February 09, 2016

We had a stellar day out on Tomales Bay Saturday, February 6, for our final waterbird count of the season. Besides all the usual suspects, Bufflehead, cormorants, Greater and Lesser Scaup, Surf Scoters, loons and grebes, just to name a few, we had a sweet surprise: the first documented occurrence of Brown Booby in Tomales Bay!

The species, typically found in Mexico southward into Central America, is very rare this far north. Its presence could be related to recent El Nino conditions; the suggestion of a climate-induced shift in distribution depends on whether they continue to occur here in future years.

Every year, ACR coordinates and trains teams of qualified volunteer birders to conduct four boat-based waterbird surveys on Tomales Bay. Each survey is conducted by 15-20...

February 01, 2016

Director of Stewardship Jeanne Wirka and Bouverie Preserve Resource Ecologist Sasha Berleman along with 4 Bouverie Preserve Stewards in January planted roughly 25 red alders and an equal number of willow cuttings on ACR's 2-acre McLaren parcel, completing the tree planting portion of our site restoration plan. The red alder saplings were harvested the same morning from a bog at Martin Griffin Preserve's Volunteer Canyon and transplanted to the site. These trees are key to the reestablishment of a riparian floodplain forest that will support other native vegetation and bird species. Special thanks to our volunteer corps of Stewards!


Near Inverness, close to where the broad tidelands open to the bay, a generous land donation by Helen...

January 06, 2016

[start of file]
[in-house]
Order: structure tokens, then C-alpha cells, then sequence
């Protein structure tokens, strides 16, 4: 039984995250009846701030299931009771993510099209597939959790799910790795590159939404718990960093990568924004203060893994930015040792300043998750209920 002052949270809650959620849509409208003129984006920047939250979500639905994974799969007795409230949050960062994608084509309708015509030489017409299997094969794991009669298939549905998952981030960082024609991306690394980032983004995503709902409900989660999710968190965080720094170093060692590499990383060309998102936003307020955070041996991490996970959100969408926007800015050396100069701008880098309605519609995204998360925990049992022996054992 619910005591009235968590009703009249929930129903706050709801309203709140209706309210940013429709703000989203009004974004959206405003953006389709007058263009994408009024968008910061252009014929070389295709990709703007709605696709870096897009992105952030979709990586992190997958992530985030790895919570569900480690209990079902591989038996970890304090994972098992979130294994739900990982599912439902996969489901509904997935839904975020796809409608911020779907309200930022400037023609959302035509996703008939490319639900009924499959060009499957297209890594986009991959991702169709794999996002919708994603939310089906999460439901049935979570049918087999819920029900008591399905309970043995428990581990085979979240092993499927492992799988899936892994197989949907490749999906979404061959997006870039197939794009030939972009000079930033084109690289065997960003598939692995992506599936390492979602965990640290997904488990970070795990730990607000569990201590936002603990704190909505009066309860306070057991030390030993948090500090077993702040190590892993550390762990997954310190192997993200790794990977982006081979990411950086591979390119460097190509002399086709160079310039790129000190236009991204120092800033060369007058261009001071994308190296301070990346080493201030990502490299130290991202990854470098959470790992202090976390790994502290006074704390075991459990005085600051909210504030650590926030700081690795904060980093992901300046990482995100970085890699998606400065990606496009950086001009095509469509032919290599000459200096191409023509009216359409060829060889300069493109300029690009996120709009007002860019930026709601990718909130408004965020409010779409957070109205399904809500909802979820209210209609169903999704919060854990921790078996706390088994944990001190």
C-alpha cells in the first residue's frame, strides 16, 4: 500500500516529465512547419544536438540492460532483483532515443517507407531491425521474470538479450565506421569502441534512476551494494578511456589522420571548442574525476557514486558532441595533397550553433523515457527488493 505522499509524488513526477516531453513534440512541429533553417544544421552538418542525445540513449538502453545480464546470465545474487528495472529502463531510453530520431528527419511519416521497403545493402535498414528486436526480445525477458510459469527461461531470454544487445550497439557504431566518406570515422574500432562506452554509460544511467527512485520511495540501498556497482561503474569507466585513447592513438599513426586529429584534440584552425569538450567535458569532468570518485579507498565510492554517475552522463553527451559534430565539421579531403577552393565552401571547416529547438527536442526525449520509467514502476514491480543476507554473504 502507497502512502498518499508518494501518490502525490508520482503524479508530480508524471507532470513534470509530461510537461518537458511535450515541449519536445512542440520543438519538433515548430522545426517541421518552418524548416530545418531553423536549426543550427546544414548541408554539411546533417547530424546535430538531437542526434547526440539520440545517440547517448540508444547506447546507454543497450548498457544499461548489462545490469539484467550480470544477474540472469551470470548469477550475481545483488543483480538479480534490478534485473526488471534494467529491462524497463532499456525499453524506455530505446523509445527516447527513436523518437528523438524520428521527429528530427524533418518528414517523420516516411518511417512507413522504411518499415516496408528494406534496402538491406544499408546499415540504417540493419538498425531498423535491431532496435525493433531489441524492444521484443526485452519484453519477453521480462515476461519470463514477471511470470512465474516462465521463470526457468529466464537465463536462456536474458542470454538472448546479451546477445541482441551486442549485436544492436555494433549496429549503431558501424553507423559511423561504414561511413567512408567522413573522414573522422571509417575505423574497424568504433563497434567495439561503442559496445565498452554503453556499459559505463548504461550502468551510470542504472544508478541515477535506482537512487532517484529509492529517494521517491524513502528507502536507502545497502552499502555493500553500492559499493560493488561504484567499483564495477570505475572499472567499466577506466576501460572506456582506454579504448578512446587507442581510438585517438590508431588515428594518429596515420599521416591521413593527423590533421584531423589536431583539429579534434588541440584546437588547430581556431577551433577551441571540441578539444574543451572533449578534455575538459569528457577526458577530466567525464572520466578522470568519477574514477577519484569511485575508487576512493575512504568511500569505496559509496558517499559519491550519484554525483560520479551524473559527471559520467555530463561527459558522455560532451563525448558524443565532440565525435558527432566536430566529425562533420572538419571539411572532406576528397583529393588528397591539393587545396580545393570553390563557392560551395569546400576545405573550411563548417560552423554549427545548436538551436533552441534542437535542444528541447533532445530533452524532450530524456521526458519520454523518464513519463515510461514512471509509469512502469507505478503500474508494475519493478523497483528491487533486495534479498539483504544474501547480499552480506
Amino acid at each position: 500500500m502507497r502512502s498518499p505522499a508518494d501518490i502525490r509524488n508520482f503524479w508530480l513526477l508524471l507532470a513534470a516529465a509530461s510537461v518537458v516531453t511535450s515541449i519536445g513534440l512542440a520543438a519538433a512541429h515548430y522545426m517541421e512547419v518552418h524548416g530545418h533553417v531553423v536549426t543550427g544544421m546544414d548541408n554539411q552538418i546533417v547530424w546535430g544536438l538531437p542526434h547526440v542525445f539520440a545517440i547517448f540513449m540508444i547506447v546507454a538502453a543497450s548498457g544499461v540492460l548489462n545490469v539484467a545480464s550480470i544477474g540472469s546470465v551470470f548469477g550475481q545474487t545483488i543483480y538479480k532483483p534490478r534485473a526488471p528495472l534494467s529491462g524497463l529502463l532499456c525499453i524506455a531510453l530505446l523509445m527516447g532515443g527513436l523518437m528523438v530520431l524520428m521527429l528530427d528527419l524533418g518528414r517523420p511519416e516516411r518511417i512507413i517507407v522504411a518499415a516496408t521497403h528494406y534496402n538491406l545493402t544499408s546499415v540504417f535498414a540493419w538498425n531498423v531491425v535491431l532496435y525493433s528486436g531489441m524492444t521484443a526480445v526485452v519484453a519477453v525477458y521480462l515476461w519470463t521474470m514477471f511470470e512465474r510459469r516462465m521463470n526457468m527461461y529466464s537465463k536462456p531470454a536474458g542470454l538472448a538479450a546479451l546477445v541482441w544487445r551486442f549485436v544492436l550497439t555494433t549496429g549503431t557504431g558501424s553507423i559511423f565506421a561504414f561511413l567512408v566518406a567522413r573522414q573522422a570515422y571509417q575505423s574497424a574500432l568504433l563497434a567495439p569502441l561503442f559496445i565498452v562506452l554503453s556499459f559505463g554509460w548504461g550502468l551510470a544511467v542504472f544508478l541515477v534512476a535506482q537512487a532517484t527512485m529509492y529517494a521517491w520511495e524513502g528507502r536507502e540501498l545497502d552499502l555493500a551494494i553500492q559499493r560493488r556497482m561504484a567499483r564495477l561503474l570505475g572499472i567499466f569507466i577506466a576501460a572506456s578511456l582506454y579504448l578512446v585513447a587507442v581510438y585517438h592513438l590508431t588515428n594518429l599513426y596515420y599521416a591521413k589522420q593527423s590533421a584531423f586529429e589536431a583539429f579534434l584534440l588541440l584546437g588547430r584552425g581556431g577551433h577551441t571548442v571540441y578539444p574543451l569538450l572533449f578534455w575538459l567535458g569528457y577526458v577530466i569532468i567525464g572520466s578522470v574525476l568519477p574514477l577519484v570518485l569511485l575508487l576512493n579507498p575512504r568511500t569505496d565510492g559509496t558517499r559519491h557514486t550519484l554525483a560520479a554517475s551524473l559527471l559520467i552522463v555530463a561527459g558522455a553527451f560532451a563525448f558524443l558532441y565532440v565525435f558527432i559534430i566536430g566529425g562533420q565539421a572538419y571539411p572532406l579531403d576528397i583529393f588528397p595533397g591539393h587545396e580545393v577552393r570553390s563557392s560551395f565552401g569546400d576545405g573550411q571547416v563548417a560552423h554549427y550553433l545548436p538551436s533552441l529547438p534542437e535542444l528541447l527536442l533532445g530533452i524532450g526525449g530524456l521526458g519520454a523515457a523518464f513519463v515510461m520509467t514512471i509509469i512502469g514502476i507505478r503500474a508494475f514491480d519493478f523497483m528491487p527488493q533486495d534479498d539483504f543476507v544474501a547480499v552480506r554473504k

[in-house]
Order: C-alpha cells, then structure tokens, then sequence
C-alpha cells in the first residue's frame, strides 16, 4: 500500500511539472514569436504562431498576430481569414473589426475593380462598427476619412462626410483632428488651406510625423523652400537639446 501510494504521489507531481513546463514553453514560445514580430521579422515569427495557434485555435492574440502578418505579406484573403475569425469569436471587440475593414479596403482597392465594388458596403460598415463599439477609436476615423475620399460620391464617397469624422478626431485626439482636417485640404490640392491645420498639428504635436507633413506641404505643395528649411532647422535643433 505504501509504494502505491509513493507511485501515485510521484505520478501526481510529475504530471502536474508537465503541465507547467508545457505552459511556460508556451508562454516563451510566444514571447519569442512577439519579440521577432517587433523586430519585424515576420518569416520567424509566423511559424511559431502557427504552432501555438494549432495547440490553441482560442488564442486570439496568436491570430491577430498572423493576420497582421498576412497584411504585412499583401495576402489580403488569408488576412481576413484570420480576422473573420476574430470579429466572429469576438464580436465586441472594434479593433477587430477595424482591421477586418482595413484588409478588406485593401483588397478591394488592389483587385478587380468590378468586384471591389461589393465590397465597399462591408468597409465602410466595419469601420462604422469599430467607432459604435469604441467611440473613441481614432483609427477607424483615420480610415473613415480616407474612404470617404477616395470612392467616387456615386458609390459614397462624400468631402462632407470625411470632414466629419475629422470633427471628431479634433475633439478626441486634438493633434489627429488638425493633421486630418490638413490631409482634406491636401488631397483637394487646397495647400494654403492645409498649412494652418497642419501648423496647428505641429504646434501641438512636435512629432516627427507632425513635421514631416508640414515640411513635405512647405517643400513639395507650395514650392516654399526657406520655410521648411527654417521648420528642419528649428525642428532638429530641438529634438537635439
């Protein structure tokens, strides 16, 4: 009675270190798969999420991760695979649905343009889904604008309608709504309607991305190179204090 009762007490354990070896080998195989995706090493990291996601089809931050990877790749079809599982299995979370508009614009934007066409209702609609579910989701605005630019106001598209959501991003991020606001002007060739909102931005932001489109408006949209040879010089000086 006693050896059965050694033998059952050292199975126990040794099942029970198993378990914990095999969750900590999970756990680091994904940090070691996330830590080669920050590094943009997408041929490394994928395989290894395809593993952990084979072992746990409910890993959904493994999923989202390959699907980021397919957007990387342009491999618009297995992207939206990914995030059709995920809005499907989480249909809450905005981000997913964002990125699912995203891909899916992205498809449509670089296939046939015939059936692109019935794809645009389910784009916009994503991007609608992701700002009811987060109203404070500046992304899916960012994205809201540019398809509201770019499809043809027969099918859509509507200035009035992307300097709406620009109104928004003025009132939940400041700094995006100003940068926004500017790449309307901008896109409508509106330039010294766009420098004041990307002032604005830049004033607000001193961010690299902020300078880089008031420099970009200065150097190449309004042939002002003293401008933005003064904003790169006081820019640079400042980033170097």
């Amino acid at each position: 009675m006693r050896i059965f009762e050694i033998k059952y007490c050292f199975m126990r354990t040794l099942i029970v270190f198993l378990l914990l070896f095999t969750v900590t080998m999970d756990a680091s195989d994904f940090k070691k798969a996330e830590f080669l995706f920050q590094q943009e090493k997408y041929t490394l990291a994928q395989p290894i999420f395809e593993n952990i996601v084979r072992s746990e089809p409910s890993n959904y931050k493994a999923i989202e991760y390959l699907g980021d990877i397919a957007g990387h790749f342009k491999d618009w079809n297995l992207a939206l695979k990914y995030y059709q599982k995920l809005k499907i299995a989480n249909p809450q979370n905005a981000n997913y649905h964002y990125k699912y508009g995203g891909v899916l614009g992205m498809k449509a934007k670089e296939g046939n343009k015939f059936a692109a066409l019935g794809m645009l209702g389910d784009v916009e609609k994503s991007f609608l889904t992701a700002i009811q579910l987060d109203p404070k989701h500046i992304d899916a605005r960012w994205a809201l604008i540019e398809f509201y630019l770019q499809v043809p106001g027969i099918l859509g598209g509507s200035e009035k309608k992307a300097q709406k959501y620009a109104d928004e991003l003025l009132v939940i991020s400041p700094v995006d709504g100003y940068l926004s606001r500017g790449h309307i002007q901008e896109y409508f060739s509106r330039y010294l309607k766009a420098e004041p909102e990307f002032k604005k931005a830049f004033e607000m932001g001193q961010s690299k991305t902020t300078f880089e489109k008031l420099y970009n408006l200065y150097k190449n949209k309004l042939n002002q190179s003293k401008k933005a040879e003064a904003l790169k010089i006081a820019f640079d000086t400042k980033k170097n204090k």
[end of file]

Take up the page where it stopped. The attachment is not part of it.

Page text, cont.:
Determined birders Kathleen Mugele, Jim Rosso and Gerry Mugele weathered freezing temps and drizzly rain to document as many birds as possible during the Annual Christmas Bird Count at ACR's Bouverie Preserve. 45 different species were found and bird totals ran into the 1,200 mark, see details below. Also within view were jackrabbits, black-tailed deer, and rough-skinned and red-bellied newts.

2015 Christmas Bird Count totals:
California Quail 12
Wild Turkey 56

Turkey Vulture 1

Red-Shouldered Hawk 1
Red-tailed Hawk 1

Band-tailed Pigeon 60

Anna's Hummingbird 6

Acorn Woodpecker 51
Red-breasted Sapsucker 2
Nuttall's Woodpecker 10
Downy Woodpecker 3
Hairy Woodpecker 2
Northern Flicker 12

December 21, 2015

The volunteers and staff at ACR's Bouverie Preserve in Glen Ellen have put together a calendar of photographs taken at the preserve, available online from a print-on-demand company. The calendar features photographs by nine Bouverie volunteers, including beautiful landscapes, wildflowers, mushrooms, lizards, insects, and slugs, all with informative captions.


December 11, 2015

Recently I had the distinct pleasure of taking an aerial tour of all ACR Preserves, covering over 5,000 acres in three North Bay Area counties. This was made possible through the generosity of Sam Dakin, one of our most generous donors. Sam and I, and three other ACR staffmembers departed from Charles M. Schulz - Sonoma County Airport in an eight seat Pilatus PC-12. We headed north to the Modini Mayacamas Preserves, flew over the destruction of the recent Valley Fire to the Mayacamas extension in Lake County, south to the Bouverie Preserve, around Mount Tamalpais to the Martin Griffin Preserve, up the Olema Valley and Tomales Bay to the Cypress Grove Research Center, and further north to Toms Point.